The government of that well-known supporter of human rights, Slobodan Milošević, used to put out announcements how they are the first to recognise and protect the Egyptians of Kosovo.


  17. David Marjanović says

    East Frisian was similarly forgotten very quickly.

    Is the distinction of an “Egyptian” ethnicity in Kosovo really a Serb plot?

    My dad – ambiguously Serb, definitely not Croat – seems to have no concept of anything in history and current politics ever happening either by chance or by people’s own free will. No, everything benefits somebody, so logically it must have been engineered by the future beneficiaries.

    So, to this particular question, I think his answer would be “why wouldn’t it be?”.

  18. The same applies to northern Greece, which used to be full of different linguistic and ethnic groups (cf. macédoine).

    That reminds me of:

    Tutejszy (Polish pronunciation: [tuˈtɛjʂɨ]; Belarusian: Тутэйшы, romanized: Tutejšy; Ukrainian: Тутешній, romanized: Tuteshniy; Lithuanian: Tuteišiai; Latvian: Tuteiši) was a self-identification of Eastern European rural populations, who did not have a clear national identity.[1] The term means “from here”, “local” or “natives”.[1][2] This was mostly in mixed-lingual Eastern European areas, including Poland, Ukraine, Belarus, Lithuania, and Latvia, in particular, in Polesia and Podlachia.


  19. @David Marjanović: There was actually a concerted campaign (starting surprisingly early in the nineteenth century), to Prussianize Ostfriesland.

    And somehow, I find “ambiguously Serb” just intrinsically funny sounding.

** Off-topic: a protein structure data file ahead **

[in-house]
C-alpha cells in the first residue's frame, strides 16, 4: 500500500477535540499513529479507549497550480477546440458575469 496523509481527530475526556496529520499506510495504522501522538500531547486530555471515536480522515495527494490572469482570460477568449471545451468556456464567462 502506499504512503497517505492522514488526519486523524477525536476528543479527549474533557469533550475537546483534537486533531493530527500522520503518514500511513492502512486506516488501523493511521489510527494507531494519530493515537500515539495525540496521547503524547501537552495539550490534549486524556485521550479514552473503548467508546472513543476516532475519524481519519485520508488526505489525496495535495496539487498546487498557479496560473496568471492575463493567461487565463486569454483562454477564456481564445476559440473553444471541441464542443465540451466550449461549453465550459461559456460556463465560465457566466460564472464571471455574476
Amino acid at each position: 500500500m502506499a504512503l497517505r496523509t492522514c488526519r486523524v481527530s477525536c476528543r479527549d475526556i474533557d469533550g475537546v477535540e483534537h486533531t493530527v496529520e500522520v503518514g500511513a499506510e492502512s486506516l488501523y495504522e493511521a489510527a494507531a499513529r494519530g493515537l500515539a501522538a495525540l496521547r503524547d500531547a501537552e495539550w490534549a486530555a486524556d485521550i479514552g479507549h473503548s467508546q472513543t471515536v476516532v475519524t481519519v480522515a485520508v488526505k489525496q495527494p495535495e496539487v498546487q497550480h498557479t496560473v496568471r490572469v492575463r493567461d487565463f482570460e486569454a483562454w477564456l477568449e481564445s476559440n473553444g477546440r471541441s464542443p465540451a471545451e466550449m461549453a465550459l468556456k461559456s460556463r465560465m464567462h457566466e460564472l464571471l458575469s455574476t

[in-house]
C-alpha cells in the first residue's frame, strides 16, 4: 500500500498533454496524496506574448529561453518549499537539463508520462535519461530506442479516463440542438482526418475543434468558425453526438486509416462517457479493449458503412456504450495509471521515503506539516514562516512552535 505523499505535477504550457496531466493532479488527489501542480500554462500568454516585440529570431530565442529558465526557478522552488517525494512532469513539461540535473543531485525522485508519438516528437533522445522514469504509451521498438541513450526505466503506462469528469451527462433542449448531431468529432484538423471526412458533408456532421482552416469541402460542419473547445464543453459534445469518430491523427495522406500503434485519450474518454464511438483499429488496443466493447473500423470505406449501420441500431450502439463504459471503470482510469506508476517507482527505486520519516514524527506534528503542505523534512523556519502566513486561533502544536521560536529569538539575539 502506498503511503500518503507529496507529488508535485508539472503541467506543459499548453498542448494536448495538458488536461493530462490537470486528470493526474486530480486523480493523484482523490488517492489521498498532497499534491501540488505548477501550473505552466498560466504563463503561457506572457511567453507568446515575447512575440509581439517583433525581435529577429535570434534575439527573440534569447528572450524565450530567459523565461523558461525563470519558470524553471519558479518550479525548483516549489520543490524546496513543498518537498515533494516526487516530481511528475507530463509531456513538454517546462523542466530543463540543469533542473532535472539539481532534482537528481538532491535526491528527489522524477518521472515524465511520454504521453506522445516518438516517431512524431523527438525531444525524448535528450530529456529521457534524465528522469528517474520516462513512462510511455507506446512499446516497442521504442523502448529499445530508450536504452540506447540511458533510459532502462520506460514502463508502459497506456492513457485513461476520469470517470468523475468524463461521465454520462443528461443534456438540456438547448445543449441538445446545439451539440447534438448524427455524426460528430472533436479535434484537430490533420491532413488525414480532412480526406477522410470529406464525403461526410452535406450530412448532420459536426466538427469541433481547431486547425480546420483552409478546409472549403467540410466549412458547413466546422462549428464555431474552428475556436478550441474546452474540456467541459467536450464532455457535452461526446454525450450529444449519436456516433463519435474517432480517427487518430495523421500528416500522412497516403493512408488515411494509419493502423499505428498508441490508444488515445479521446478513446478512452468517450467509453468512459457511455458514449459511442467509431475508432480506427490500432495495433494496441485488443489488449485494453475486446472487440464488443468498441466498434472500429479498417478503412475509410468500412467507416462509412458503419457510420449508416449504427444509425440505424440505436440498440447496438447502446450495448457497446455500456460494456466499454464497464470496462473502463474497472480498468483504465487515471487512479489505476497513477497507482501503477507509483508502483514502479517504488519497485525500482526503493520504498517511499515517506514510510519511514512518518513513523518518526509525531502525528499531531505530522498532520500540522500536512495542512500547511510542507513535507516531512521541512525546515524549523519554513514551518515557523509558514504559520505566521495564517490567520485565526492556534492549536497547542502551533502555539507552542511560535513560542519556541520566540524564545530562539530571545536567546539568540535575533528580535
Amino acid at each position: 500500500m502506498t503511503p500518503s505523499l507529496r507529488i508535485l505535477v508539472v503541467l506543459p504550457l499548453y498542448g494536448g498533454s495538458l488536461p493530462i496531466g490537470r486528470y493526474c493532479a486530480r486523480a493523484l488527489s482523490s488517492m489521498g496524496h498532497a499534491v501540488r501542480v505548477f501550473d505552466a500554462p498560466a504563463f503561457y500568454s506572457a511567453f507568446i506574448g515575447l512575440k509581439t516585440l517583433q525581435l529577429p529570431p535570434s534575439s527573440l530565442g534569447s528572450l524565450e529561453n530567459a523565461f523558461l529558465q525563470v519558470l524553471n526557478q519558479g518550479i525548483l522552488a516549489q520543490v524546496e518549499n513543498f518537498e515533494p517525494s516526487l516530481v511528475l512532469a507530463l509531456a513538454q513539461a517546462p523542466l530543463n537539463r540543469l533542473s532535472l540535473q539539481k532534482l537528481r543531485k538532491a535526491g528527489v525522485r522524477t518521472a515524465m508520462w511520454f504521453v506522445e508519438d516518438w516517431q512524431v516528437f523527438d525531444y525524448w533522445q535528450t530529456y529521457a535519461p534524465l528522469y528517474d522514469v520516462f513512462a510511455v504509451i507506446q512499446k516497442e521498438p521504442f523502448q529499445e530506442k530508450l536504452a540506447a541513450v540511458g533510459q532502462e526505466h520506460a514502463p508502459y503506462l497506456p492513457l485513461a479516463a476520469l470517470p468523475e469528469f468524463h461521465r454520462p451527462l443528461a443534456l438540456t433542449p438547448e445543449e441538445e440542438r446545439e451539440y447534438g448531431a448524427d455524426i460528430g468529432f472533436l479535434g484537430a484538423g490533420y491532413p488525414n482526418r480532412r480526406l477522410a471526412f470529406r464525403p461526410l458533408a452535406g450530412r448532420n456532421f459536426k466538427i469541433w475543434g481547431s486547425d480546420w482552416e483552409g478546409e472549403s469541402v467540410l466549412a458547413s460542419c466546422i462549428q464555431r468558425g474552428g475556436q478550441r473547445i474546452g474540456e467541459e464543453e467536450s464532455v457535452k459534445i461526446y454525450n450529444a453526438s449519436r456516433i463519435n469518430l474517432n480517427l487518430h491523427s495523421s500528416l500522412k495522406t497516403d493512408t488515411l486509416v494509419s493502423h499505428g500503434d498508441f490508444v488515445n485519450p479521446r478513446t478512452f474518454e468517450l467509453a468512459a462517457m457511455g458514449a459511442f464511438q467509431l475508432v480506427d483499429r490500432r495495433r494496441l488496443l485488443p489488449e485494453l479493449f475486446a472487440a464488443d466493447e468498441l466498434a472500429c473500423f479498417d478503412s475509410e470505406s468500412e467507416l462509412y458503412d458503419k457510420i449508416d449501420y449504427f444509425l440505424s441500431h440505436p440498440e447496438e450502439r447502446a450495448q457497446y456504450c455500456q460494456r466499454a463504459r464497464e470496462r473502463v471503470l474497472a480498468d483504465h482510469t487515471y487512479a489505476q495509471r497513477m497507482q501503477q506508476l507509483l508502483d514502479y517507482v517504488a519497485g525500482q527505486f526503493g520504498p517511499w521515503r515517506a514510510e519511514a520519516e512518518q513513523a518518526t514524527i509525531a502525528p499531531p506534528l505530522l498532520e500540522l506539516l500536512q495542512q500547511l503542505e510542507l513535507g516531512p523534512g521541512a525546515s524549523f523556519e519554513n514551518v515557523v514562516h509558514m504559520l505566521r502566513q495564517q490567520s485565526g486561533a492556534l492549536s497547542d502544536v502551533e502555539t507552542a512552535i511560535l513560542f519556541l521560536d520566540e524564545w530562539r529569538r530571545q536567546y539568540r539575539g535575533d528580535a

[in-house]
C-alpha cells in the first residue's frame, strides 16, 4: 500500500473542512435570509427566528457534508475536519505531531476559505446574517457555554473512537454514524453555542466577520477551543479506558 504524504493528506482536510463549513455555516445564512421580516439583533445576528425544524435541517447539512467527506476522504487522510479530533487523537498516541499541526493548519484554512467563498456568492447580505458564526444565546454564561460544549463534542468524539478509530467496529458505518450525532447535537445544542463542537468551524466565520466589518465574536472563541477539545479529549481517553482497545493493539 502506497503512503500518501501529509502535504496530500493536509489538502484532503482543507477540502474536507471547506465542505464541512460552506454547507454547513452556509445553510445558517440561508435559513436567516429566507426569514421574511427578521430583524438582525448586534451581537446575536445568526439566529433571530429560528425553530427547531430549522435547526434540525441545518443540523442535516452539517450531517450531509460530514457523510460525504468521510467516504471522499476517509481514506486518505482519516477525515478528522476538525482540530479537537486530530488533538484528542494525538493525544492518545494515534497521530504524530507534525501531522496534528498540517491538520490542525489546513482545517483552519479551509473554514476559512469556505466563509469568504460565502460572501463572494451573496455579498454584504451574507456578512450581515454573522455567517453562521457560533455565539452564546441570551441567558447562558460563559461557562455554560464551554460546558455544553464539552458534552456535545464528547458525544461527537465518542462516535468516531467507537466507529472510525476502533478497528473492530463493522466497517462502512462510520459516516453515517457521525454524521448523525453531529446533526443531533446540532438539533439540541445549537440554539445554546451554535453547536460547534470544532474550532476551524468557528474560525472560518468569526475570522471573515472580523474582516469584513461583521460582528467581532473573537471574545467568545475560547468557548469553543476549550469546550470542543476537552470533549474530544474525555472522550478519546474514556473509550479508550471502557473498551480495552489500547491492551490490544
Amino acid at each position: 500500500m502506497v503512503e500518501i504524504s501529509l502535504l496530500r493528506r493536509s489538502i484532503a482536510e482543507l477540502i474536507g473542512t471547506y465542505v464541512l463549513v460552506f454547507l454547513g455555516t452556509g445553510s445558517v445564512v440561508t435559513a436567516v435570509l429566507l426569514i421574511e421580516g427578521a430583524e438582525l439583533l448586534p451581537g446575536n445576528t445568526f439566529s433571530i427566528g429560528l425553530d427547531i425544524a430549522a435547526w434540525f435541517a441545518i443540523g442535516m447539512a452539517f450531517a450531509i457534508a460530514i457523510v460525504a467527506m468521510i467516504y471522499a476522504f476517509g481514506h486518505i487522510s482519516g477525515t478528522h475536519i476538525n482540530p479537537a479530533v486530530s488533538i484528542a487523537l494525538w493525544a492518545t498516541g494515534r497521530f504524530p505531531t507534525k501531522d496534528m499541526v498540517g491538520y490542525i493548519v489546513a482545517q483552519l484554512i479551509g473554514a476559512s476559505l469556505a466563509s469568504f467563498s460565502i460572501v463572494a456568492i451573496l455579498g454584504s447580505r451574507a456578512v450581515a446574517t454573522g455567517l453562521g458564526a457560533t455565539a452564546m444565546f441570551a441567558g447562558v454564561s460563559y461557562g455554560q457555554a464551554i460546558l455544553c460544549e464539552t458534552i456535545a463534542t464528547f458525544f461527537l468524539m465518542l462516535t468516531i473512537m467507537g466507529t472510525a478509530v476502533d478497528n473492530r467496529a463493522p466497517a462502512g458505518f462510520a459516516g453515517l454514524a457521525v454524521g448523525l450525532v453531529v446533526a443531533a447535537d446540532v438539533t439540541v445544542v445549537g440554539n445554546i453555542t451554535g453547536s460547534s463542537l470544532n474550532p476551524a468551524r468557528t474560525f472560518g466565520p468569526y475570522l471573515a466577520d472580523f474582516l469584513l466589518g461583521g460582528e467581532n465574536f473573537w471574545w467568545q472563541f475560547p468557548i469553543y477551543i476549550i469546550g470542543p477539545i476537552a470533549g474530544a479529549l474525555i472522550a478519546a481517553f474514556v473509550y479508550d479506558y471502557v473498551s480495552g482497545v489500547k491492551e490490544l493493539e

20. It’s like being gender-fluid, only along the axis of Serbo-Croatianity.

  21. Yugofluid.

  22. (If I have already shared this story with the Hattery I apologize; and yes, it might fit better in the “”Bosnian” in Novi Pazar” thread):

    About two decades ago, at a Canadian University “de cuyo nombre no quiero acordarme”, as a certain writer might have put it, foreign students would occasionally have a bake sale, offering various home-made “national” culinary specialties. One day a group of students from Bosnia-Herzegovina had a stand where they were selling their food from (VERY good cookies, as I recall): I began chatting with them and, playing dumb, I asked (since I was well aware that they would probably not react well to having their language called “Serbo-Croatian”) what the language of Bosnia-Herzegovina was.

    Their answer? “Slavic”.

    Well, they were neither lying nor wrong…

  23. That’s hilarious, and if you’ve told it before, I’ve entirely forgotten.

  24. Slavic is an endonim: dated, but familiar.

    Compare Slovenia, Slovakia, Slavonia and co.
    So for me this answer sounds more like (but not entirely so) “Arabic” instead of “Urban Coastal Tunisian Arabic”. (I am just describing my instinctive reaction, not making any point in the context of the debate in the other thred. The point here is: still an endonym).

  25. Are you suggesting that Bosnians call their language “Slavic” among themselves?

  26. David Marjanović says

    There was actually a concerted campaign (starting surprisingly early in the nineteenth century), to Prussianize Ostfriesland.

    I didn’t even know that; I mean the extinction of the actual East Frisian language in Ostfriesland and Groningen from the 15th to the 18th century* and its replacement by Very Low German Indeed.

    * minus the island of Wangeroog(e) in the sea, extinct in 1953, and the Catholic island of Saterland in a bog, “several thousand adult speakers” but “not learned by children” according to Wikipedia.

  27. I said: “dated, but familiar”, “not entirely so”.